A new Cambodia-specific crowdfunding website aims to liberate filmmakers, charities and entrepreneurs from the frustrations of courting and satisfying large donors—but may have to rely on large donors itself to stay afloat.
TosFUND, which translates as “Go Fund,” launched late last month with 16 projects, including a $119,500 fund for independent filmmakers, a $5,000 campaign to create a new traffic app, and a $350,000 effort to build a cafe focused on climate change education.
Existing platforms like Indiegogo and Kickstarter rely on credit card donations that make it impossible for most Cambodians to participate, according to Somvannda Kong, the site’s lead developer.
“Tosfund is unique in the sense that it focuses on Cambodian audiences and provides local payment systems (Cellcard, Wing and ACLEDA) to make it easier for Cambodians to engage in civil society actions,” Mr. Kong wrote in an email on Friday.
Former BBC producer Deependra Gauchan, whose arts NGO ComeTogether launched the platform with software firm ALiEN DEV and media NGO Action IE, said an independent selection committee had screened the first round of participants. (Half of those projects came from ComeTogether itself.)
The first crop of fundraisers were enthusiastic about the site’s local focus.
“Running our campaign with TosFUND is great,” said Philip Nalangan, communications manager for OIC-Cambodia, which has already raised nearly 25 percent of the $5,000 it needs for a child speech therapy project. “Our campaign is getting more awareness amongst Cambodian people.”
Wetlands Work director Taber Hand agreed, saying his organization had tried a different crowdfunding site in the past to pitch its floating toilet sanitation program.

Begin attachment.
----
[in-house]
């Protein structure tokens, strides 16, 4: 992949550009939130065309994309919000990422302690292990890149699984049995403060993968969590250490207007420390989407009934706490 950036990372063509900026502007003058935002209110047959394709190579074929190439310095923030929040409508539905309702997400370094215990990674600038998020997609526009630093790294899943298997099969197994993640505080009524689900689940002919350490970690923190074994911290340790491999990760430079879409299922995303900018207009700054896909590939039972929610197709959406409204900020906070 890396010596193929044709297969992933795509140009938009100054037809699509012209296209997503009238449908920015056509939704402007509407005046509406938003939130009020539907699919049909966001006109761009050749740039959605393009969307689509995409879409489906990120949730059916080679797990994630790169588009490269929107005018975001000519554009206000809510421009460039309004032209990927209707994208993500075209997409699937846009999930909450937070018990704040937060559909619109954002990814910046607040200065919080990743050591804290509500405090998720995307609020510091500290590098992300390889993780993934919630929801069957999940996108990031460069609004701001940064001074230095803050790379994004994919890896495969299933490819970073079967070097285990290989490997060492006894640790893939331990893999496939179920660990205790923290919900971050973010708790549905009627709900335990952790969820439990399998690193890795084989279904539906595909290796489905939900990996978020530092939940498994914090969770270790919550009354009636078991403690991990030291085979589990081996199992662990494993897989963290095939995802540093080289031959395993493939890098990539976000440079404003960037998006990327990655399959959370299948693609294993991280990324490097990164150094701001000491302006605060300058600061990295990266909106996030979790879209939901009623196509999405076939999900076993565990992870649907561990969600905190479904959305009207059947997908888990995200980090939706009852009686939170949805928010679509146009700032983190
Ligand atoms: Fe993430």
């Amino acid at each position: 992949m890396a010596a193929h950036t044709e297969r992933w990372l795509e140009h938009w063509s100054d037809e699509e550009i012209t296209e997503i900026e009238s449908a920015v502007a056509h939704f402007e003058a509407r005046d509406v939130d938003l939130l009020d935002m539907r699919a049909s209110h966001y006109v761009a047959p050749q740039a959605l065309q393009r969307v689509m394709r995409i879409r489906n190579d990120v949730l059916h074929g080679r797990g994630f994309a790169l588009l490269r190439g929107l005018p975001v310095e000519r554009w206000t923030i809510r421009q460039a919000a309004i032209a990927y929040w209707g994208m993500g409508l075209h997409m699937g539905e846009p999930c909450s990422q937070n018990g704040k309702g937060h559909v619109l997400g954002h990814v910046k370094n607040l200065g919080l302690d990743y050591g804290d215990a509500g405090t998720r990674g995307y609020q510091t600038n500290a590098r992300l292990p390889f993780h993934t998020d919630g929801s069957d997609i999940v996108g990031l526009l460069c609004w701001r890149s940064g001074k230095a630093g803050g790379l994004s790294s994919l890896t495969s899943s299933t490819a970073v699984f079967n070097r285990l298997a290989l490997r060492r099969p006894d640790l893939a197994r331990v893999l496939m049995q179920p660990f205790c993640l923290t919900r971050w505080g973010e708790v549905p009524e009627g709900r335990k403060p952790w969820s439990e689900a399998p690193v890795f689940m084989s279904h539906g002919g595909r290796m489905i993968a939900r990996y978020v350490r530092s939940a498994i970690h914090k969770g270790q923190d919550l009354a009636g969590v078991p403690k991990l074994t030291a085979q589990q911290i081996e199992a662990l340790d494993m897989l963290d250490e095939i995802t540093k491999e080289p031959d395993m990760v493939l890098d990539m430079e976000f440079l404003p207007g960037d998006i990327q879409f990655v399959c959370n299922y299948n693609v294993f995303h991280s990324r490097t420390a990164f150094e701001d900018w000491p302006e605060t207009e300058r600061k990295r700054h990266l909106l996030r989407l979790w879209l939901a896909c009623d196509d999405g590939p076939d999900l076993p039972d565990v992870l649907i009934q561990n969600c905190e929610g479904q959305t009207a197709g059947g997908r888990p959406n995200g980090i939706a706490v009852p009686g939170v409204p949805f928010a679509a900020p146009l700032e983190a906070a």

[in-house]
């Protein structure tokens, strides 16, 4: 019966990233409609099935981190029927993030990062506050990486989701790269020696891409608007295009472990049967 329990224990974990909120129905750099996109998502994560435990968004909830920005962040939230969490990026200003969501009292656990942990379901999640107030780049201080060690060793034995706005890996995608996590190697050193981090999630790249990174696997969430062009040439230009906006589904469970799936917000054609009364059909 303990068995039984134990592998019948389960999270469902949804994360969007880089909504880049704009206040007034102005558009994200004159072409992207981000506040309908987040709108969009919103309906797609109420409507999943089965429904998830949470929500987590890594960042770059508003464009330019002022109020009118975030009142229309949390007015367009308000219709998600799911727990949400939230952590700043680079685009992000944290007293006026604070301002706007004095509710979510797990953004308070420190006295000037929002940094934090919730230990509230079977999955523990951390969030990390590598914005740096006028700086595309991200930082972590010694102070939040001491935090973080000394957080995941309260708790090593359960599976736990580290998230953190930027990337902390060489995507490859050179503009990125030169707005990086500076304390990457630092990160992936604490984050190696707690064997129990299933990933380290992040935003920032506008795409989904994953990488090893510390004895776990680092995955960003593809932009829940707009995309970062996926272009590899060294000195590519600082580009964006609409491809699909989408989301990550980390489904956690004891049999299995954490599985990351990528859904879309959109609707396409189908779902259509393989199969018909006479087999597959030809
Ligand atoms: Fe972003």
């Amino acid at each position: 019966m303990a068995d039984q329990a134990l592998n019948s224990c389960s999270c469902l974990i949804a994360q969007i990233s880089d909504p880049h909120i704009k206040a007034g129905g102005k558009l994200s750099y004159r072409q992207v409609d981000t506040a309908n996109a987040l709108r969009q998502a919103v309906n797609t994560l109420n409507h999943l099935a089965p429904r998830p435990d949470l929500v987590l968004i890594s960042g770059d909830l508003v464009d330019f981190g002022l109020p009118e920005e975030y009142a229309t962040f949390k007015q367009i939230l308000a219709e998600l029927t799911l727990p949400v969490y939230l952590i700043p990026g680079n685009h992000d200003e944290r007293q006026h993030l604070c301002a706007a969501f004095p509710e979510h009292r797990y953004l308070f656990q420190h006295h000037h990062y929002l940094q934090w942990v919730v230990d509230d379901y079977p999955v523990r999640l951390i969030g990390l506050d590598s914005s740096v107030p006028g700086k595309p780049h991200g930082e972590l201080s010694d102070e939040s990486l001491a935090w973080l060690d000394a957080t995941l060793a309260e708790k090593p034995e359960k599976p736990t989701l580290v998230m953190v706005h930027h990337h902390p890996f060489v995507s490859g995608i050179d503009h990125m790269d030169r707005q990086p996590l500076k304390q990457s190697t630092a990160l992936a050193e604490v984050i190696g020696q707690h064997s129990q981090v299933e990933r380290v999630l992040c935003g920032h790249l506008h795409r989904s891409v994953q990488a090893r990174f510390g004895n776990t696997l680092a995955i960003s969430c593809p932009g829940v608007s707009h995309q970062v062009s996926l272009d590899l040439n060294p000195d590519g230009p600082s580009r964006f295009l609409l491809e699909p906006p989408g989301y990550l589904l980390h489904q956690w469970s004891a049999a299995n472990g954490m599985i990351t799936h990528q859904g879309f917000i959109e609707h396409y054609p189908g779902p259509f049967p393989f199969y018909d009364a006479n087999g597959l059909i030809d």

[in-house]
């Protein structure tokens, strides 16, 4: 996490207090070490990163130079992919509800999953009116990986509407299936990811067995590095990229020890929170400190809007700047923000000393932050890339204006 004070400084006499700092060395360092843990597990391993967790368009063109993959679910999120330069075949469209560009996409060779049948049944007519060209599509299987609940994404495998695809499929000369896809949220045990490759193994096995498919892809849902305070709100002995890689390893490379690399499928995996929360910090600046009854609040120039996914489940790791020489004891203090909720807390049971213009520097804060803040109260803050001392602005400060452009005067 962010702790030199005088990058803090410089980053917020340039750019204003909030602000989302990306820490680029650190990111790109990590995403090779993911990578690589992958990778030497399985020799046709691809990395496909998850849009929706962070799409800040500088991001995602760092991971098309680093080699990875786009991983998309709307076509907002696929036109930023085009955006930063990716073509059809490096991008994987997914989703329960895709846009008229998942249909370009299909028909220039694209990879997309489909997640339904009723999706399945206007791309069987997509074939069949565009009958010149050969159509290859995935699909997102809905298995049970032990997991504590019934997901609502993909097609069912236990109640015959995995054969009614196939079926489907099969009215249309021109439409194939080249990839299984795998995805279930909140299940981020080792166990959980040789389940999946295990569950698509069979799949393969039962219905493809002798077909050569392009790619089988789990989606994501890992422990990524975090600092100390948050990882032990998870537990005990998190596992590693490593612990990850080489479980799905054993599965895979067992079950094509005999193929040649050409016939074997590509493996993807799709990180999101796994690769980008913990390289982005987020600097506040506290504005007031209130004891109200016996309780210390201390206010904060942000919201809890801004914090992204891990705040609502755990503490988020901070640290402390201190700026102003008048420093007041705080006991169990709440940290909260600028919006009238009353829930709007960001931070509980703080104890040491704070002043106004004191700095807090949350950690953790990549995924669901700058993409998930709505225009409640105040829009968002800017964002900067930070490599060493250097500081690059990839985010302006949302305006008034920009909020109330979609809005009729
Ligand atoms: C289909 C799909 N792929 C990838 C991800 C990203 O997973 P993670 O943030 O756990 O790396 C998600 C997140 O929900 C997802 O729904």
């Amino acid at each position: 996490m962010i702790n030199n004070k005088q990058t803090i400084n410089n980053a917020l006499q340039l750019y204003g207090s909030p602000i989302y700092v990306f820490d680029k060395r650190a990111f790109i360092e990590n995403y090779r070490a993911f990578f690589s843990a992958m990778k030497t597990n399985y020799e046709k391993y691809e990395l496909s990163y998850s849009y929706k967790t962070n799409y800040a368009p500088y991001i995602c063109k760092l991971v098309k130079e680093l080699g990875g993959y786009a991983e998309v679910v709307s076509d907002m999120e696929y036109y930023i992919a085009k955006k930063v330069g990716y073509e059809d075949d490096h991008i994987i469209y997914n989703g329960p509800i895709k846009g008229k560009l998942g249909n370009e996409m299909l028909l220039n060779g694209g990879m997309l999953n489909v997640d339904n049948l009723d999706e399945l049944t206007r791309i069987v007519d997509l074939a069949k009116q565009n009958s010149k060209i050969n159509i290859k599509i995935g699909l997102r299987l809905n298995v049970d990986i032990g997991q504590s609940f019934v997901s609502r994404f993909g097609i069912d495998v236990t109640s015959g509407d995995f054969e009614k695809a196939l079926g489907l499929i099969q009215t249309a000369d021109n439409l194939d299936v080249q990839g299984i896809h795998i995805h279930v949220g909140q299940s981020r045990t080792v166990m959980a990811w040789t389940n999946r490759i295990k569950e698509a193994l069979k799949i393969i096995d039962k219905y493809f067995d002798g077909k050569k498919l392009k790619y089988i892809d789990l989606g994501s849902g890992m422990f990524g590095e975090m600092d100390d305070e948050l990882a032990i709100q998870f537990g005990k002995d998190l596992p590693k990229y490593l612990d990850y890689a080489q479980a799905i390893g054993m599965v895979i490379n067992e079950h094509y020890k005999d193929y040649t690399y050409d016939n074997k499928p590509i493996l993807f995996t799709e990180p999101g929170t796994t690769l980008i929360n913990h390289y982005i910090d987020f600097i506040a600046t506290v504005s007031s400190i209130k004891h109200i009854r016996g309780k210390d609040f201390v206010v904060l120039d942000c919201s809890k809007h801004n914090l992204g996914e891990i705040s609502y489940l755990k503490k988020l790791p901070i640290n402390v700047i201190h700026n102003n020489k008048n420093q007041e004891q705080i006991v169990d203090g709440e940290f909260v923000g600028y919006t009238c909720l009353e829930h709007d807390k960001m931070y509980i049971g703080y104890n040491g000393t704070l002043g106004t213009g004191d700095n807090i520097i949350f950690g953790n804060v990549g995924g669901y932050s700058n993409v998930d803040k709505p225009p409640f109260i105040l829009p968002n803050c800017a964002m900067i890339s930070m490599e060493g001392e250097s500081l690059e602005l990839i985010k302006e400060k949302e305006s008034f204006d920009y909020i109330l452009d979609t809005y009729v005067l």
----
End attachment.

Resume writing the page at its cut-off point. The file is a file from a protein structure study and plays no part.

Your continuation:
“It was successful, but it involved much more work to administer than the TOSFund has,” Mr. Hand said in an email. “We really like the TOSFund format.”
But to sustain its success, TosFUND will have to overcome funding challenges of its own. The $40,000 in seed funding provided by USAID only carried the site until launch, and it will likely have to rely on similar donors to sustain relatively small ongoing costs, according to Mr. Gauchan.
“I’m a huge proponent of staying as far away from [large donors] as possible,” Mr. Gauchan said. “But if it can do good, why not?”
The only funding available to the independent filmmakers Mr. Gauchan has worked with came from NGOs, and with lots of strings attached, he said.
“You spend most of the time ticking off boxes,” he added.
Mr. Gauchan is working alongside 26-year-old filmmaker Sothea Ines on her third film, “Denebola,” which they listed as a $15,000 project.
Ms. Ines said she was hopeful that TosFUND would replace her last fundraising strategy: working for more than three years to earn the money for a five-day shoot.
“Even if I use my own money, there’s restrictions: There’s not enough of it,” she said. “Maybe this is where I can get my project forward.”